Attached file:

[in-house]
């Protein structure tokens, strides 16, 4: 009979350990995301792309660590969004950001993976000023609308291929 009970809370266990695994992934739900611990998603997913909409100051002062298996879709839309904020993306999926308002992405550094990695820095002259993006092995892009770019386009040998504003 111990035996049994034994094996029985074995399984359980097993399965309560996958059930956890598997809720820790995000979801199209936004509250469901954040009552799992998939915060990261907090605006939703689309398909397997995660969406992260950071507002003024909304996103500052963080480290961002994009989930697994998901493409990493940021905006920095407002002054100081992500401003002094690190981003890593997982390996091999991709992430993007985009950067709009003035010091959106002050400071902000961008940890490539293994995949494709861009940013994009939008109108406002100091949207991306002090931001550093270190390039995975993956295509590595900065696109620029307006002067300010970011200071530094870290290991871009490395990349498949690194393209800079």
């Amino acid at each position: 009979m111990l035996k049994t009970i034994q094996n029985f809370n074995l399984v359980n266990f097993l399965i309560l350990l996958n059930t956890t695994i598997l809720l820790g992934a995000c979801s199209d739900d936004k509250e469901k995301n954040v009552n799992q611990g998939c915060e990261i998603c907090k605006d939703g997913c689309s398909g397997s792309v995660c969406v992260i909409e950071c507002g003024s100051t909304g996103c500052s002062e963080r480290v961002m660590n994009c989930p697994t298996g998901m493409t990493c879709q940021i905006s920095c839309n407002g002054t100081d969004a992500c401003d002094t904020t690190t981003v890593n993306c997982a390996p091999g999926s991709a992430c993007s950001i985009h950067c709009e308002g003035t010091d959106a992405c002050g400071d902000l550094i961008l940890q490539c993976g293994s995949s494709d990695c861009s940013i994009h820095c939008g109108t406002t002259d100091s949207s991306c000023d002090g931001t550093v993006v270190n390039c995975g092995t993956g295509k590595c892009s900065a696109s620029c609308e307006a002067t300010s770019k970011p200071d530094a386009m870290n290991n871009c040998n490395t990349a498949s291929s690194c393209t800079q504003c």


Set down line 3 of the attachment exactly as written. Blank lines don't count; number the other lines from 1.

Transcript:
């Amino acid at each position: 009979m111990l035996k049994t009970i034994q094996n029985f809370n074995l399984v359980n266990f097993l399965i309560l350990l996958n059930t956890t695994i598997l809720l820790g992934a995000c979801s199209d739900d936004k509250e469901k995301n954040v009552n799992q611990g998939c915060e990261i998603c907090k605006d939703g997913c689309s398909g397997s792309v995660c969406v992260i909409e950071c507002g003024s100051t909304g996103c500052s002062e963080r480290v961002m660590n994009c989930p697994t298996g998901m493409t990493c879709q940021i905006s920095c839309n407002g002054t100081d969004a992500c401003d002094t904020t690190t981003v890593n993306c997982a390996p091999g999926s991709a992430c993007s950001i985009h950067c709009e308002g003035t010091d959106a992405c002050g400071d902000l550094i961008l940890q490539c993976g293994s995949s494709d990695c861009s940013i994009h820095c939008g109108t406002t002259d100091s949207s991306c000023d002090g931001t550093v993006v270190n390039c995975g092995t993956g295509k590595c892009s900065a696109s620029c609308e307006a002067t300010s770019k970011p200071d530094a386009m870290n290991n871009c040998n490395t990349a498949s291929s690194c393209t800079q504003c």